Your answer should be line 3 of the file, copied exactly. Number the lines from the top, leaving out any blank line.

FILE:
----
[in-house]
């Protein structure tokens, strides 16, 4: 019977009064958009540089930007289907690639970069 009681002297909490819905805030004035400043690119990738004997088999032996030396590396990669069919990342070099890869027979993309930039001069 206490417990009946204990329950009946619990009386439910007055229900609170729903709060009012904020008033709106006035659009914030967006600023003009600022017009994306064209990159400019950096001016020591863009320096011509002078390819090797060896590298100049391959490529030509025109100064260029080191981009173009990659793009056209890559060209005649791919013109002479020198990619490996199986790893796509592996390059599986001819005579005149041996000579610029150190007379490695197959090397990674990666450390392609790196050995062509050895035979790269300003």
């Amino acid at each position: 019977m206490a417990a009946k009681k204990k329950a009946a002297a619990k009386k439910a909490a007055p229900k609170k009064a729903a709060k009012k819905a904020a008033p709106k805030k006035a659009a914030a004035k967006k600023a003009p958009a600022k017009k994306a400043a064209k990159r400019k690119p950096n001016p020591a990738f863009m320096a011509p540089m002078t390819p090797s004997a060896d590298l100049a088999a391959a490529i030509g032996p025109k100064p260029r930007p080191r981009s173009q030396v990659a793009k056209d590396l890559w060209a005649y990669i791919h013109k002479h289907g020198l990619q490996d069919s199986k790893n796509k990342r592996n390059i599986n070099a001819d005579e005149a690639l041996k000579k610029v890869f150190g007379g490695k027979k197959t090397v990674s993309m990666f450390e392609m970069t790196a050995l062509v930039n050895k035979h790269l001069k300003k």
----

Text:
């Amino acid at each position: 019977m206490a417990a009946k009681k204990k329950a009946a002297a619990k009386k439910a909490a007055p229900k609170k009064a729903a709060k009012k819905a904020a008033p709106k805030k006035a659009a914030a004035k967006k600023a003009p958009a600022k017009k994306a400043a064209k990159r400019k690119p950096n001016p020591a990738f863009m320096a011509p540089m002078t390819p090797s004997a060896d590298l100049a088999a391959a490529i030509g032996p025109k100064p260029r930007p080191r981009s173009q030396v990659a793009k056209d590396l890559w060209a005649y990669i791919h013109k002479h289907g020198l990619q490996d069919s199986k790893n796509k990342r592996n390059i599986n070099a001819d005579e005149a690639l041996k000579k610029v890869f150190g007379g490695k027979k197959t090397v990674s993309m990666f450390e392609m970069t790196a050995l062509v930039n050895k035979h790269l001069k300003k």